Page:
Curiously, the Bible itself is filled with commands for you to give up your free will and submit to an all-powerful, possessive being, one who doesn’t need a helicopter or glider to rule the skies, but watches your every move, tells you how to behave in front of Him, and asks you to sacrifice your own flesh and blood as a test of your devotion.

Ephesians 5:22 – Wives, submit yourselves unto your own husbands, as unto the Lord.

Ephesians 6:5-8 – Servants, be obedient to them that are [your] masters according to the flesh, with fear and trembling, in singleness of your heart, as unto Christ

Deuteronomy 6:4-9 “Hear, O Israel: The LORD our God, the LORD is one. You shall love the LORD your God with all your heart and with all your soul and with all your might. And these words that I command you today shall be on your heart. You shall teach them diligently to your children, and shall talk of them when you sit in your house, and when you walk by the way, and when you lie down, and when you rise. You shall bind them as a sign on your hand, and they shall be as frontlets between your eyes. You shall write them on the doorposts of your house and on your gates

This isn’t even the first movie here to explore BDSM; In the 2000s Secretary, a bolder film for the adult set, was released quietly. The lesser known ‘Quills’ was an ode to the originator of BDSM Marquis de Sade himself. Guys from my generation would be familiar with the hints of BDSM from the sleazy, coming-of-age classic, Basic Instinct. Even our local movie Sex Violence and Family Values featured a story about parents engaging in kinky sex. We seem more tolerant of bedroom rough-and-tumble than a movie about gay marriage or even one featuring a threesome. The Passion of Christ probably had more brutal, bloody flogging than all these movies combined (not a hint of blood or even a bite mark in 50 shades), and that wasn’t even rated R21.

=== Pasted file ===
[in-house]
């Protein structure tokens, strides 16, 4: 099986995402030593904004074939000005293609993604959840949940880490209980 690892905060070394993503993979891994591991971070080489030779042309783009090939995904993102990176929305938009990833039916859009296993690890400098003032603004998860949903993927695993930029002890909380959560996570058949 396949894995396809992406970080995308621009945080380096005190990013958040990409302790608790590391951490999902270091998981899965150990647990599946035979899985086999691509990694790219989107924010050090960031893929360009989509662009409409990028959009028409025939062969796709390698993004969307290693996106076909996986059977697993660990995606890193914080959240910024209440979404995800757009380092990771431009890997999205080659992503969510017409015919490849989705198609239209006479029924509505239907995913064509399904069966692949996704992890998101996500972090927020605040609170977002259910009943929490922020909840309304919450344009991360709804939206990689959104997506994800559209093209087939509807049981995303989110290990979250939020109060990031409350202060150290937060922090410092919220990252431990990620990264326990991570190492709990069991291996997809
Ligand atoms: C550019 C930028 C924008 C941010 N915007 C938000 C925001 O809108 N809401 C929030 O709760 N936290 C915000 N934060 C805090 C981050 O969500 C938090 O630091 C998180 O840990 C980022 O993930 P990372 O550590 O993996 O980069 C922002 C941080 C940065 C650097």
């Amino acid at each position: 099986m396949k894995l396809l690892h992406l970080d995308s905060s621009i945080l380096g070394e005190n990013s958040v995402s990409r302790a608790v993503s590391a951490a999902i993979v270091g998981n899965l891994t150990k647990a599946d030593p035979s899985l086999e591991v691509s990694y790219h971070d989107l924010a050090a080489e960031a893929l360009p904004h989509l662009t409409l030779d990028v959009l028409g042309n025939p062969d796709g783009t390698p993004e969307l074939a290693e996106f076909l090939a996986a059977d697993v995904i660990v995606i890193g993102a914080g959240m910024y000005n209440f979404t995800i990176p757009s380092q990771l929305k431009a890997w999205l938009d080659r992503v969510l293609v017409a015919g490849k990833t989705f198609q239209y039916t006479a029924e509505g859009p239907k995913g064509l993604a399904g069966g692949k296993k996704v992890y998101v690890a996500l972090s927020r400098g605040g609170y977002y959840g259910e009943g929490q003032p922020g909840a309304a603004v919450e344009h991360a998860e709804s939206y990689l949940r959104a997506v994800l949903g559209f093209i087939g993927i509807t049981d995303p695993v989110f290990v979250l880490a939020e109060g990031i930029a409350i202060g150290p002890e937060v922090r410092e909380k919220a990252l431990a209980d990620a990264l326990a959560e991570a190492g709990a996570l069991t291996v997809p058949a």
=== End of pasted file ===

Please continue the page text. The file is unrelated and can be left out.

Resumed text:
So BDSM has been around way before 50 Shades took it to ‘Twilight’ levels of mainstream popularity (the series about a ‘dominant’ vampire actually inspired EL James). Rihanna’s ‘S&M’ is still played on the airwaves (‘chains and whips excite me’). Some men who’ve never heard of 50 Shades pay dominatrices to flog them until they regress into a crying infantile mess. If you don’t have someone to punish you, you could suffocate yourself for kicks in a gay spa.  Yet, the pro-family fetishists will have none of it. A performance by Japanese girl-group Ebisu Muscats involving rope was banned because of its lewd suggestions of bondage. Now MDA, to everyone’s pleasant (or unpleasant) surprise, has given 50 Shades the green light to invade our pop culture consciousness unshackled, and here we have someone saying this is bad for marriage, while thousands of Singaporean couples are out there lining up at cinemas over V-day weekend hoping to spice up their dismal sex lives after watching it.

Most people, unless they have genuine fetish disorders, don’t take BDSM even remotely seriously  these days, with discussions on handcuffs, velvet rope, tight leather and ice cubes eliciting giggles and groans rather than uncomfortable squirming. We use ‘sadist’ and ‘masochist’ loosely, describing perfectly normal human beings like horrible bosses and ultramarathoners respectively, to the point that BDSM is no longer as ‘disturbing’ as it once was.  If Fifty Shades were harmful to ‘intimacy’, then the typical Nicholas Sparks’ book/film creates unrealistic, rose-tinted expectations of a romantic partner, which can do as much, if not worse, damage to emotions and intimacy than some gentle ass smacking.

I haven’t read 50 Shades myself, but having seen the movie, I doubt anyone would come out of the theatre rushing to the nearest sex shop to buy designer blindfolds and cable ties, or even less likely, go home and beat the living ‘double crap’ out of their spouses for pleasure, following the Dominant/Submissive contract right down to the letter like a BDSM Kama Sutra.